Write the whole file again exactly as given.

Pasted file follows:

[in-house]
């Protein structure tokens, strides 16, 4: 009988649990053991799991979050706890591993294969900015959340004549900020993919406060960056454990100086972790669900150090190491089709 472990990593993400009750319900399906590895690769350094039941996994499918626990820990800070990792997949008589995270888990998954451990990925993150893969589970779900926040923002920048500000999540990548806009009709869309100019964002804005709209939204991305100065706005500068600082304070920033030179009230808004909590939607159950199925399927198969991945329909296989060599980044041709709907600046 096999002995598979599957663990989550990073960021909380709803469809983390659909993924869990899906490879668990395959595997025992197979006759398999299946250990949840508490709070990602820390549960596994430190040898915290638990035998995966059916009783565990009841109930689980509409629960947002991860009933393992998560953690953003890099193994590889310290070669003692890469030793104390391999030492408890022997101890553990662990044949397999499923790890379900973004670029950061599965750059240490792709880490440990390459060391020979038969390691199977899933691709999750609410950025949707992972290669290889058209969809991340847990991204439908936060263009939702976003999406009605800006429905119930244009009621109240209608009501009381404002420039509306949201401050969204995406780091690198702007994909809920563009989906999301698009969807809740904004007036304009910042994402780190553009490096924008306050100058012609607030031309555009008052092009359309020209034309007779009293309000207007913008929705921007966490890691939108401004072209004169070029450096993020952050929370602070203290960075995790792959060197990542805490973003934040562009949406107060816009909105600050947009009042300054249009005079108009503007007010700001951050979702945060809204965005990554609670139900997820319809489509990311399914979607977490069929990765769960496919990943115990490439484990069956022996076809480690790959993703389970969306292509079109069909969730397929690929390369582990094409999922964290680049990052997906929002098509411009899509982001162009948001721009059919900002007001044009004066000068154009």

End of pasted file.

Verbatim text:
[in-house]
């Protein structure tokens, strides 16, 4: 009988649990053991799991979050706890591993294969900015959340004549900020993919406060960056454990100086972790669900150090190491089709 472990990593993400009750319900399906590895690769350094039941996994499918626990820990800070990792997949008589995270888990998954451990990925993150893969589970779900926040923002920048500000999540990548806009009709869309100019964002804005709209939204991305100065706005500068600082304070920033030179009230808004909590939607159950199925399927198969991945329909296989060599980044041709709907600046 096999002995598979599957663990989550990073960021909380709803469809983390659909993924869990899906490879668990395959595997025992197979006759398999299946250990949840508490709070990602820390549960596994430190040898915290638990035998995966059916009783565990009841109930689980509409629960947002991860009933393992998560953690953003890099193994590889310290070669003692890469030793104390391999030492408890022997101890553990662990044949397999499923790890379900973004670029950061599965750059240490792709880490440990390459060391020979038969390691199977899933691709999750609410950025949707992972290669290889058209969809991340847990991204439908936060263009939702976003999406009605800006429905119930244009009621109240209608009501009381404002420039509306949201401050969204995406780091690198702007994909809920563009989906999301698009969807809740904004007036304009910042994402780190553009490096924008306050100058012609607030031309555009008052092009359309020209034309007779009293309000207007913008929705921007966490890691939108401004072209004169070029450096993020952050929370602070203290960075995790792959060197990542805490973003934040562009949406107060816009909105600050947009009042300054249009005079108009503007007010700001951050979702945060809204965005990554609670139900997820319809489509990311399914979607977490069929990765769960496919990943115990490439484990069956022996076809480690790959993703389970969306292509079109069909969730397929690929390369582990094409999922964290680049990052997906929002098509411009899509982001162009948001721009059919900002007001044009004066000068154009």